How are health sector funds transferred from the source to the organization spending the funds? What is the extent of risk-pooling in health? Who receives health funds and manages health spending?

Purchasing & Efficiency How do features such as incentive structures and accountability mechanisms affect the efficiency of health spending?

Who provides the goods or services that the funding was spent on?

What types of services/interventions (e.g., inpatient, outpatient, preventive, curative care or administrative) were paid for?

How is spending allocated between different disease areas (e.g., family planning, infectious diseases)?

What proportion of spending pay for recurrent (e.g., consumables) versus capital costs? Is this sustainable?

What inputs were purchased (e.g., wages, internet, medicines, electricity, cars, rent)?

What are the characteristics of people who benefit from the health expenditure (e.g., income level, age, key population, gender)? How does health/disease/priority area spending differ between geographic areas (e.g., countries, regions, counties)?




ET is a key tool in the decision-maker’s toolbox. Data on health spending help decision-makers to understand aspects of the health financing landscape, such as how resources are mobilized for health and how they are allocated. It is important for countries to understand the different HET tools that are available to them, and be able to choose the tool that best fits their needs. A clear understanding of why a certain tool is needed can also help in negotiations to raise money to implement these tools. In addition, it can help to avoid unnecessary use of multiple HET tools that could result in conflicting figures on health spending. This guide provides an introduction to five HET tools that are (i) supported by their originating institutions, (ii) are readily available for countries to use, and (iii) are designed for country use. It explains the key similarities and differences between the tools, the type of information generated by each, and the practical considerations when deciding which to implement.The considerations presented here are not intended to be comprehensive and countries are encouraged to consider country-specific factors when selecting a HET tool. However, the recommended starting point for any country is its needs, that is, what health challenge/ question is the sector grappling with and that needs further evidence? A clear definition of this need will go a long way in helping to identify the HET tool most appropriate for the country. HET tools provide valuable information on their own. However, the value of HET tools is maximized when the tool is combined with other datasets, for example, combining spending data with budgets/ costing information can help to understanding financing gaps; combining spending data with health outputs can help identify potential efficiency challenges.

It is important for countries to understand the different health expenditure tracking tools that are available, and to be able to choose the tool that best fits their needs.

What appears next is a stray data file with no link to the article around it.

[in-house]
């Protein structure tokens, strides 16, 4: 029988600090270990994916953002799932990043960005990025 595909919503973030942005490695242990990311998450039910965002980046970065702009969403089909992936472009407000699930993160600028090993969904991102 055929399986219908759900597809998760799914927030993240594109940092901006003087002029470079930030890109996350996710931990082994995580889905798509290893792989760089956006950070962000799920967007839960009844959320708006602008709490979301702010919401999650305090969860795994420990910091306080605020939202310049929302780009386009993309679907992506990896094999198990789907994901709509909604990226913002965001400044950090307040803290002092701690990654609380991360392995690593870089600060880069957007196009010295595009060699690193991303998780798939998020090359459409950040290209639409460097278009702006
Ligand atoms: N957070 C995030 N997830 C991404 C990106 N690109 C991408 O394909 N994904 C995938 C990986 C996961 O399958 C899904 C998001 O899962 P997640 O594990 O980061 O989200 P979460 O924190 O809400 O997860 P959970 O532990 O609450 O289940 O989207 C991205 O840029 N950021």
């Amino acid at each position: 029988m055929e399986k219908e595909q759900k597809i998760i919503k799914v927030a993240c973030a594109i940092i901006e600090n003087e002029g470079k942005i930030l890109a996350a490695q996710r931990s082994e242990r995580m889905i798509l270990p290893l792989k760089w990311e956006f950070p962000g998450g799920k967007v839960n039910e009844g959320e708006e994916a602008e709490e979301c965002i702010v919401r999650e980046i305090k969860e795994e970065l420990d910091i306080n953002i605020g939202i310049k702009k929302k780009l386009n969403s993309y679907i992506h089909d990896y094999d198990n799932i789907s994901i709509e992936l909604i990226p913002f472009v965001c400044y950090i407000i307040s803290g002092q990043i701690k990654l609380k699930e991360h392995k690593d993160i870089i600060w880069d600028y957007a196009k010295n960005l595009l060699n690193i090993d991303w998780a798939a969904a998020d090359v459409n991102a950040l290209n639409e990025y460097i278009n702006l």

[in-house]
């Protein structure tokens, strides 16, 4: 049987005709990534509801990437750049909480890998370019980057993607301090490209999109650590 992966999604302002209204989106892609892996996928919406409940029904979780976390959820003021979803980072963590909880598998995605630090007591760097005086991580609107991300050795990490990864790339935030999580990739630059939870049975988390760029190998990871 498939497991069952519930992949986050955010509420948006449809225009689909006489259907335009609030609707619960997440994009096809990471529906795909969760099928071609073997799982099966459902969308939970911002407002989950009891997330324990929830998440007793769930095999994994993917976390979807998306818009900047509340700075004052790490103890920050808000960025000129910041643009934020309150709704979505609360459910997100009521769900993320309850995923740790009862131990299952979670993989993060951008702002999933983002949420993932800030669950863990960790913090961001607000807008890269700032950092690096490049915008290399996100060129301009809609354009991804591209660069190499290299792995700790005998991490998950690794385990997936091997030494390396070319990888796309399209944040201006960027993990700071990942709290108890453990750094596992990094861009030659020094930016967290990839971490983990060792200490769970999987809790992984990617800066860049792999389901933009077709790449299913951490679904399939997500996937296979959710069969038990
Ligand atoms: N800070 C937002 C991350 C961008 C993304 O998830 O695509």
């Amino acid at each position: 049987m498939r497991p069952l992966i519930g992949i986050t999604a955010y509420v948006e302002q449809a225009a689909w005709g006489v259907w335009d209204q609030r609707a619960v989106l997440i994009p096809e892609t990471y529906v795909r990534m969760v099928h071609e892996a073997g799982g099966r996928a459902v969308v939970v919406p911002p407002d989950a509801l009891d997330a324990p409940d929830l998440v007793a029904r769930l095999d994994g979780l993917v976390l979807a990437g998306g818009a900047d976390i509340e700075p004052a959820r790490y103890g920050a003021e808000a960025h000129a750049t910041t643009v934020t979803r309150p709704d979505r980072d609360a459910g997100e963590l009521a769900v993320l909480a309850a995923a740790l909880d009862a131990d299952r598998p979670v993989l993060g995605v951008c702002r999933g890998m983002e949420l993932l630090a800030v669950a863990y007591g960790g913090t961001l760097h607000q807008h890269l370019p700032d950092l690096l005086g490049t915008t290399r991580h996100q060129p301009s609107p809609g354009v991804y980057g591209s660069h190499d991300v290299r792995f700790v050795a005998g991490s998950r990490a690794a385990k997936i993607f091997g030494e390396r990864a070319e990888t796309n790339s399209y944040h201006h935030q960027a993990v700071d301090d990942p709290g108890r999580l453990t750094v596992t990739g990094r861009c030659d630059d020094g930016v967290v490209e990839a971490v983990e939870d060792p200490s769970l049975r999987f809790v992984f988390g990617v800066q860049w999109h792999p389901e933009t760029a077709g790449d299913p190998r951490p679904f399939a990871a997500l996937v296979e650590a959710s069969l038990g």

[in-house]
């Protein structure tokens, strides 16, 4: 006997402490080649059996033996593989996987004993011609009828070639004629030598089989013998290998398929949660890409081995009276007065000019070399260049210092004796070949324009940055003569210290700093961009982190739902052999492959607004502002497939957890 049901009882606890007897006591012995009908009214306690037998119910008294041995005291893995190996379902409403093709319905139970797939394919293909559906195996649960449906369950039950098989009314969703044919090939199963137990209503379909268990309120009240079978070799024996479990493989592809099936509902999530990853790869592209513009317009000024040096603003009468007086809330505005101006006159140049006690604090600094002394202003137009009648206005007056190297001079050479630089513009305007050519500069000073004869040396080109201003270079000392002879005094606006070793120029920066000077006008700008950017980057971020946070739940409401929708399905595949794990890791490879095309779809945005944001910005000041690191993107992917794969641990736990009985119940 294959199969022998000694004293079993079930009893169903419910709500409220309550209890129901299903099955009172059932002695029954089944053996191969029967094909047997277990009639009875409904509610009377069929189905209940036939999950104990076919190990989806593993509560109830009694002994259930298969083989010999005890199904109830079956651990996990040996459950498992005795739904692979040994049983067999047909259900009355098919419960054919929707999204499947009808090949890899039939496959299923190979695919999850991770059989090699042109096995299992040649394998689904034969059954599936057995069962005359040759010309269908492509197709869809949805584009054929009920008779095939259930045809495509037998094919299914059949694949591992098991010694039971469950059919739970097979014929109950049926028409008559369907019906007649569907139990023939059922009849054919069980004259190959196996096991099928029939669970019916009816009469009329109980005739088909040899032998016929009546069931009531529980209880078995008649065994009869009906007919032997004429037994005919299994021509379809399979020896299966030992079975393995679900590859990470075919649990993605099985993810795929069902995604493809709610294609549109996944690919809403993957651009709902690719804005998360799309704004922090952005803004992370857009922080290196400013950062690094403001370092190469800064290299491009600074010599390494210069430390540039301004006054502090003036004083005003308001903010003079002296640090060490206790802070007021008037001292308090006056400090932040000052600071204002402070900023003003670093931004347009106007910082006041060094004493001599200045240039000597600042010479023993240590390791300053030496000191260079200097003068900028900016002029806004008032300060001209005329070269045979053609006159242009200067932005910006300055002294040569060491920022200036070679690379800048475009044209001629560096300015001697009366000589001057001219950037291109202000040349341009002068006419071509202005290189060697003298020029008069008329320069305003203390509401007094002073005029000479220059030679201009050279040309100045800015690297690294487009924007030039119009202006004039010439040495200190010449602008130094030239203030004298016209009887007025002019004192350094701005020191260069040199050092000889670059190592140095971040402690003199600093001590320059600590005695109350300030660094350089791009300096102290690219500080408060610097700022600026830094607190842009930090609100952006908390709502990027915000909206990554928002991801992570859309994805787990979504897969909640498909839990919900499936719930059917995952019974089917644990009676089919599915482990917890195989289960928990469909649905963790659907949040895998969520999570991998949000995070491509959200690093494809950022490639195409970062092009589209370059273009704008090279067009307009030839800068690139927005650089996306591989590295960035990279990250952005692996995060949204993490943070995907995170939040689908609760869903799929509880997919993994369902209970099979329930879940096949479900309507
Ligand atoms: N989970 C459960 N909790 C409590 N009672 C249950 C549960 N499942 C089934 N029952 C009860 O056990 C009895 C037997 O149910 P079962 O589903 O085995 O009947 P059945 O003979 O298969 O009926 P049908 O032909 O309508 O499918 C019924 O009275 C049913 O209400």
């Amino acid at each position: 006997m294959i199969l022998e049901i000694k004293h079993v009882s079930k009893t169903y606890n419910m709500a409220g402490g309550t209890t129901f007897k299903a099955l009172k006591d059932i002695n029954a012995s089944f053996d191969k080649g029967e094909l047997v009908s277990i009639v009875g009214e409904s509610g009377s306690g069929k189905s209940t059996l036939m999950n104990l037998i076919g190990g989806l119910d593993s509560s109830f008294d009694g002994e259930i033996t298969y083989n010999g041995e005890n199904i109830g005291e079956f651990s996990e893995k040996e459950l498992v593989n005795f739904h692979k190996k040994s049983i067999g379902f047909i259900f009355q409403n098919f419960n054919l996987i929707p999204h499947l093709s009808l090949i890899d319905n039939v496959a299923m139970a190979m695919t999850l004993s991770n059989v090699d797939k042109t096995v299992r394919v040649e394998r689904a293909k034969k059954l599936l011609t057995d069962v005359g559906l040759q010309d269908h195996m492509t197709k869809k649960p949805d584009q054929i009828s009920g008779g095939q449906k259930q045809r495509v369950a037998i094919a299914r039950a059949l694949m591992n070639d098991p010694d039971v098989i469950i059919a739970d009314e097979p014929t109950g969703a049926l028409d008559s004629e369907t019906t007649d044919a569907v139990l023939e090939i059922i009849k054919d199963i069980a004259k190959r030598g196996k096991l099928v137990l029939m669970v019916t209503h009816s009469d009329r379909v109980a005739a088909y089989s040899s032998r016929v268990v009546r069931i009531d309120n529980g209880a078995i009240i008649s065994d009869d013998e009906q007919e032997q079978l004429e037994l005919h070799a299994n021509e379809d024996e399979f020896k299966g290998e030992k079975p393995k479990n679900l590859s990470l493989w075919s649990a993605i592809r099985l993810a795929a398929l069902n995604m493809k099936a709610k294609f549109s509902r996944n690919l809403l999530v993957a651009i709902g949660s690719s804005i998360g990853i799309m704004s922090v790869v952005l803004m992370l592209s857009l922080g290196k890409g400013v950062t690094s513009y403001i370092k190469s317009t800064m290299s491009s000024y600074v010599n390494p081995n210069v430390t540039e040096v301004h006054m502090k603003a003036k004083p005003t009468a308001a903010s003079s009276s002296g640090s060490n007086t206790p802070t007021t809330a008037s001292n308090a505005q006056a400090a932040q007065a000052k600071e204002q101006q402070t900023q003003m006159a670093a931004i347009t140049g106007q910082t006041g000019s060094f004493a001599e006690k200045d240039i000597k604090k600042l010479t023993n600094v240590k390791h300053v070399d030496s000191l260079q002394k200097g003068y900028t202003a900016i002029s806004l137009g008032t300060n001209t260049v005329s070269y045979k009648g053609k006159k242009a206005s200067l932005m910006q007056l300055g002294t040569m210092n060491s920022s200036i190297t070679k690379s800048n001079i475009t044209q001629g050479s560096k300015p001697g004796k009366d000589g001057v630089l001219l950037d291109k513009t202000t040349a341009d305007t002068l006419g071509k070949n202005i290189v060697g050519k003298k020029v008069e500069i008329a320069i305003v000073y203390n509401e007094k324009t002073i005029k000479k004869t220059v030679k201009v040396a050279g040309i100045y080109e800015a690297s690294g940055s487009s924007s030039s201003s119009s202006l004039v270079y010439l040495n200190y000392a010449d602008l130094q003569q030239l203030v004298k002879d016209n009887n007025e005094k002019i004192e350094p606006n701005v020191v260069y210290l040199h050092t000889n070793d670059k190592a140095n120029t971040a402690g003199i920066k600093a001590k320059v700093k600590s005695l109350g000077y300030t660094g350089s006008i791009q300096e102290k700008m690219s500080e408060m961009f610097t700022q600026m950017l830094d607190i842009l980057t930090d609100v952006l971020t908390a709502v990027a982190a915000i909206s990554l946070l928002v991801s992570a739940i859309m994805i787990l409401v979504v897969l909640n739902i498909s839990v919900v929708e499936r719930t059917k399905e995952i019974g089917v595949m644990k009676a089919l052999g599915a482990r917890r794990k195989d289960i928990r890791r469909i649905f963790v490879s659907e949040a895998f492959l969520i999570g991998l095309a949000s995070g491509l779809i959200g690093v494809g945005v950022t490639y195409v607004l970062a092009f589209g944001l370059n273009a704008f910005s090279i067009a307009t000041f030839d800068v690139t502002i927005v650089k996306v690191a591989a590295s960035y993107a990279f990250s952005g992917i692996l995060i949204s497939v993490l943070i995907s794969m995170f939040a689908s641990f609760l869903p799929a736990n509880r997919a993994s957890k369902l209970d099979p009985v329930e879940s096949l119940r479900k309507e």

Follow the Money: Choosing the Most Appropriate Health Expenditure Tracking Tool

Annex Additional Resources to Help Track Health Expenditure and Conduct Further Analysis Site


Web Address

Description of Available Data

How the Resource Can be Used for HET

Dataset on official development assistance and private grants for reproductive, maternal, newborn, and child health (RMNCH) by donating country, recipient country, and activity type, using the Creditor Reporting System.

For background information on official development assistance for RMNCH in 2003-2013.

Health Expenditure Specific Data Resources

London School Countdown to of Hygiene http://countdown2030. 2030 – RMNCH and Tropical org/ Medicine

Global Health Expenditure Database

KFF Global Health Policy Report Library

NASA Country Report Library UNGASS/ GARPR/GAM Reporting Indicators on HIV Spending AIDS Info


Database of countries’ Health Accounts exercises and WHO country estimates, allowing database/Home/Index/ searches on spending by Health en Accounts indicator, country, year, and/or disease category.

To identify published Health Accounts data of a country and to compare a country’s health spending with others.

Kaiser Family Foundation global-health-policy/

Published annual reports on donor disbursements for health conditions, including family planning and HIV.

For background information on global bilateral allocation of funding for family planning, and on bilateral and multilateral donor contributions to HIV, by donating country. Information may feed into the analysis of countries interested in tracking spending on family planning goods and services or HIV.


http://www.unaids. org/en/dataanalysis/ knowyourresponse/ nasacountryreports

Library of country reports on HIV/AIDS spending by country and fiscal year; the output from NASA exercises.

To identify published HIV-AIDS spending data on a country and to compare HIV-AIDS spending between countries.

Presents annual reports from countries on HIV services. The primary recommended tool to produce the data is NASA, but it accepts reports based on Health Accounts, and as a last resort, budget analysis.

The reports contain an AIDS funding matrix showing the core HIV-relevant services by financing sources. There are trend series. Starting in 2018, there is information on approved and executed public budgets earmarked for HIV/AIDS.